Five lessons learned from VMworld 2011

VMworld is the main event for virtualization and cloud computing. What key ideas did I take away from this year's event?

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The other side of the coin had VMware focused on its desktop virtualization offering, VMware View 5. VMware's goal is to make virtual desktops function in a way that makes them almost indistinguishable from their physical counterparts. One way to try and accomplish that is by introducing new 3D graphic support, a common complaint in the world of desktop virtualization users.

5. Virtualization is great. But is this a cloud world now?

Well, that's what VMware has been suggesting anyway. If you couldn't tell where VMware was going by the events and discussions that took place back at VMworld 2010, there was little room for confusion at VMworld 2011.

Just look at the way VMware promoted the world's largest virtualization event -- "VMworld 2011, Own It. Your Cloud." The company also said that VMworld 2011 is "specifically designed for IT professionals seeking to accelerate success in their enterprises as they preserve existing investments while aligning their specific requirements to enable the cloud." There's that "C" word again, and no mention of the "V" word.

For VMware, it seems to be all about the cloud baby! Judging from the vendors exhibiting their wares in the Solutions Exchange, it was clear VMware isn't the only company infected with what Maritz described as "cloud fever." After seeing many new company names and faces this year, I was convinced that there is a host of XaaS solutions out there ready to take up the charge and fill in any 10-by-10 booth space left vacant by virtualization (remember that old term?) solution providers. Just don't tell all the virtualization administrators who showed up to see virtualization solutions.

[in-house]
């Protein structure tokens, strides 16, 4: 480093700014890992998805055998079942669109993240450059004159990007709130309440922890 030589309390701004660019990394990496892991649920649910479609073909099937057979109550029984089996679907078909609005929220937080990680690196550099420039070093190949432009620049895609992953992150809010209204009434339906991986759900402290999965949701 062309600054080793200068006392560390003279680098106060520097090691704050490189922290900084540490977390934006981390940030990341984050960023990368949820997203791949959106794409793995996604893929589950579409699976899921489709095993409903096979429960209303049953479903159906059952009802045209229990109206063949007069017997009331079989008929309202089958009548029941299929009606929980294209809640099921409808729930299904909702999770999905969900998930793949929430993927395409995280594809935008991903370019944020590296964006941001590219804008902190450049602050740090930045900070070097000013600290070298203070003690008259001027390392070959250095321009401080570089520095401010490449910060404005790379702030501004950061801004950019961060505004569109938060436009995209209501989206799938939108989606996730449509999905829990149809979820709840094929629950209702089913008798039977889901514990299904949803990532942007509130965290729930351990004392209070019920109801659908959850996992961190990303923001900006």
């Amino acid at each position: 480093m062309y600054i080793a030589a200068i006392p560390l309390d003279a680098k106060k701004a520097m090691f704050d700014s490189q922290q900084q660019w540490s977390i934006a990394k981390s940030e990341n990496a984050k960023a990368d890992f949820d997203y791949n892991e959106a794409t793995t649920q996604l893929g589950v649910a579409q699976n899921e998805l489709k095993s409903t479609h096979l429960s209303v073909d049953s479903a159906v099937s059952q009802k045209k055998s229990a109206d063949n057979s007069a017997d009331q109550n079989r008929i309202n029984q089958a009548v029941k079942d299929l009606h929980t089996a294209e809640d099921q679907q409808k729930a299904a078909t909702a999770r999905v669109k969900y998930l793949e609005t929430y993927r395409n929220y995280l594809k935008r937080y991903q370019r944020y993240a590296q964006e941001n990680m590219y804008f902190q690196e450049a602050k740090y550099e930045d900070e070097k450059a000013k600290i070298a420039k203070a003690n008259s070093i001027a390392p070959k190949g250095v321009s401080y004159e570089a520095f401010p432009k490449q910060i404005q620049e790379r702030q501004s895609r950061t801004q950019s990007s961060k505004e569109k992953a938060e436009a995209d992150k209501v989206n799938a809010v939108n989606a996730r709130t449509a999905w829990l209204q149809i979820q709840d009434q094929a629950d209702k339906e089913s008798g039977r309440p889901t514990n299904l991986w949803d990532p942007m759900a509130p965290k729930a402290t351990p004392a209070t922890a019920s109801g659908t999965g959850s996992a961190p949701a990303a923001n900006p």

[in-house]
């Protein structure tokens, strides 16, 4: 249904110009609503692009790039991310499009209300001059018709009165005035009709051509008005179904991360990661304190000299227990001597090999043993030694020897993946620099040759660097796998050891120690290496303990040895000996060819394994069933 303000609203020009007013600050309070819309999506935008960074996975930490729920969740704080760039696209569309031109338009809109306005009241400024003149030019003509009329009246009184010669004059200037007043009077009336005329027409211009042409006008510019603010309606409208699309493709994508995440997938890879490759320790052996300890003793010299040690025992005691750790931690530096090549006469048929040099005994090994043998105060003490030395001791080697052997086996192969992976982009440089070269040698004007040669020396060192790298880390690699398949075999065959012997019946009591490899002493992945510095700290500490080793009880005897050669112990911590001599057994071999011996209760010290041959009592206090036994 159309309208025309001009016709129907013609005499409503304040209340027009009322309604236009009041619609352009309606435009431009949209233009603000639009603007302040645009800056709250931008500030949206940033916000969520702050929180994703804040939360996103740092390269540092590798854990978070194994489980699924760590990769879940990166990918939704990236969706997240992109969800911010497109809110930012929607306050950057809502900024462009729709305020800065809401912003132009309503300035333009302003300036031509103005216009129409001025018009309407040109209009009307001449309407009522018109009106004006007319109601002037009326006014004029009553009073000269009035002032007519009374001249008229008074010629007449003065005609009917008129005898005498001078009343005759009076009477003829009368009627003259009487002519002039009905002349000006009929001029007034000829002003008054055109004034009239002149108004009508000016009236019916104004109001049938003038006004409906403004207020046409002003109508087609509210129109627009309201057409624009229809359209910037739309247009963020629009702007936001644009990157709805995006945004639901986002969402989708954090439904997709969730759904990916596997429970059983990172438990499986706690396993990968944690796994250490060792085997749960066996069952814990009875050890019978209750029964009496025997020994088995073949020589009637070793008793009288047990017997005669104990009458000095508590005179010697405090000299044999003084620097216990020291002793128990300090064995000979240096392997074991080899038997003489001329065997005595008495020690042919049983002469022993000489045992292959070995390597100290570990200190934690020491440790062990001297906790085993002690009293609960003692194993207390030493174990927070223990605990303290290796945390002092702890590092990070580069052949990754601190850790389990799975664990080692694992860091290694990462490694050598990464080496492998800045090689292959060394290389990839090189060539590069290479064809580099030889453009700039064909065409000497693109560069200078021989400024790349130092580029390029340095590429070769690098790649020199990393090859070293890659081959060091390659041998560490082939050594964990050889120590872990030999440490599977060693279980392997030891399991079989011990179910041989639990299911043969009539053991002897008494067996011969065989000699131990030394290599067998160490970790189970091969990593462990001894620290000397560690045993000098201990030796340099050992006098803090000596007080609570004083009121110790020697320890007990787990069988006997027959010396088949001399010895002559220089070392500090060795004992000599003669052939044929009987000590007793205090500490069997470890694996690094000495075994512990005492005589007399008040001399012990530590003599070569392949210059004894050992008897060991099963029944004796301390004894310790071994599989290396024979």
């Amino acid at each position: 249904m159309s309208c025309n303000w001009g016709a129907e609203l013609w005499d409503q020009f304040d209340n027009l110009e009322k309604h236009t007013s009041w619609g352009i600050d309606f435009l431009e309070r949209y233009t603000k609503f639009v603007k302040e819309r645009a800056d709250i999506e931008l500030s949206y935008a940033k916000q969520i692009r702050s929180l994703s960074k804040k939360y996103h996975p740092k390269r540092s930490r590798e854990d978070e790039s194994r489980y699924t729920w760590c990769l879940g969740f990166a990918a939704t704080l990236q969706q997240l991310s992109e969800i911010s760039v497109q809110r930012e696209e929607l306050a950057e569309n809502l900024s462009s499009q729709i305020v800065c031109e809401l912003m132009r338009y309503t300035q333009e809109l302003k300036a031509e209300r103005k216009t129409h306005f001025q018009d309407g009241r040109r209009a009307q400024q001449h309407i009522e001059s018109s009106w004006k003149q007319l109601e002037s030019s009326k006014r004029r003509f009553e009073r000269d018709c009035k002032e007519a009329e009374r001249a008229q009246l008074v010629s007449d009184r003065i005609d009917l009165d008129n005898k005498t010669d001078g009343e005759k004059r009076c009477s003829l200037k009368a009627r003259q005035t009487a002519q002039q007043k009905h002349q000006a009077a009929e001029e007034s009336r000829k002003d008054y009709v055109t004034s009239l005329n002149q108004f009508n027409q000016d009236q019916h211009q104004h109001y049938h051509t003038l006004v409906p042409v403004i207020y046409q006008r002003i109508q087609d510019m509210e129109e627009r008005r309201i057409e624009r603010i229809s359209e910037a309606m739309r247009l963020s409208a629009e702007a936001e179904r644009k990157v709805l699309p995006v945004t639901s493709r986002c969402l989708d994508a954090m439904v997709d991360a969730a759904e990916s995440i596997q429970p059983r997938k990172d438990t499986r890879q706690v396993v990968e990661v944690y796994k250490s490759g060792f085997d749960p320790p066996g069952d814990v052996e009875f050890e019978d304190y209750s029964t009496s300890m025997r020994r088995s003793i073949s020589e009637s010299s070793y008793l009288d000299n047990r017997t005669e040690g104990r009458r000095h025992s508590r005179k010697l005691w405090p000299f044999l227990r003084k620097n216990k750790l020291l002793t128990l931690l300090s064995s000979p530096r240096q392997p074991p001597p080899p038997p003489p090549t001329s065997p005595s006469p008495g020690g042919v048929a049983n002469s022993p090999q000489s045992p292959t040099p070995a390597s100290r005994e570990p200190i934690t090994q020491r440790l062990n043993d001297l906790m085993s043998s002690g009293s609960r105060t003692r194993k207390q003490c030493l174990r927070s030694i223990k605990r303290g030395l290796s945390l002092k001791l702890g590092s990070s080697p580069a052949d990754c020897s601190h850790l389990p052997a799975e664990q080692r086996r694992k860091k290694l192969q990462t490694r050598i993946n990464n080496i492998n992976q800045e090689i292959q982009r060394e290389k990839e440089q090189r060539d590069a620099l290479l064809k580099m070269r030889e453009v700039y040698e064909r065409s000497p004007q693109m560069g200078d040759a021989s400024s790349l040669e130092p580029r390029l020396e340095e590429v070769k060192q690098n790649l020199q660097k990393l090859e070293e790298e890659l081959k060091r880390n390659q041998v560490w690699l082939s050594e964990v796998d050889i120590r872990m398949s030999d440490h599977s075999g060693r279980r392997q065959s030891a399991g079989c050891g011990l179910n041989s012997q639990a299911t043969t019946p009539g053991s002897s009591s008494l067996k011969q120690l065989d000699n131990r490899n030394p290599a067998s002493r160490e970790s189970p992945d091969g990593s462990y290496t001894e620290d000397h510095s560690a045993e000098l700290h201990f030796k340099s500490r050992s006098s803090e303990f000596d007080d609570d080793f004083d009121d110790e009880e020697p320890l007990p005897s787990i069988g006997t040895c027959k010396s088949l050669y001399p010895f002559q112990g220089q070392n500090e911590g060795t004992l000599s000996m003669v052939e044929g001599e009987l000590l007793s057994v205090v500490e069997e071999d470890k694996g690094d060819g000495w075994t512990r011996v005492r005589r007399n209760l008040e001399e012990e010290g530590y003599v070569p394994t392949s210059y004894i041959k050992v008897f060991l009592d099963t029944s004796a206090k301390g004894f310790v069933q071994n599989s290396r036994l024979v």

During the day one keynote, I could almost picture Maritz as a WWE wrestler promoting himself as ready to take on any and all challengers. His vision, built on the cloud, seemed primed and ready to go after IBM mainframes, Unix environments, and Windows, Linux, and Mac OS-based workloads. This vision of the "new IT" would replace this older methodology with a new approach that leverages modern applications developed using new tools, new application frameworks, and run in the cloud. These would then be accessed by Web browsers and mobile devices -- spelling the end of the PC era as we know it. Though I must admit, I'm not ready to type any articles on my smartphone.

Cloud Foundry, VMware's platform-as-a-service (PaaS) solution, had a much larger role at VMworld 2011 and seemed to be an integral part of the company's cloud vision. If VMware has any say in the matter, Cloud Foundry will be the way in which cloud applications are developed in the future. However, like anything else that seems like a good idea, it isn't without competition. But then again, Maritz has proven he's ready to put on the tights and step up to the challenge... brother!

This article, "Five lessons learned from VMworld 2011," was originally published at Follow the latest developments in virtualization at For the latest business technology news, follow on Twitter.

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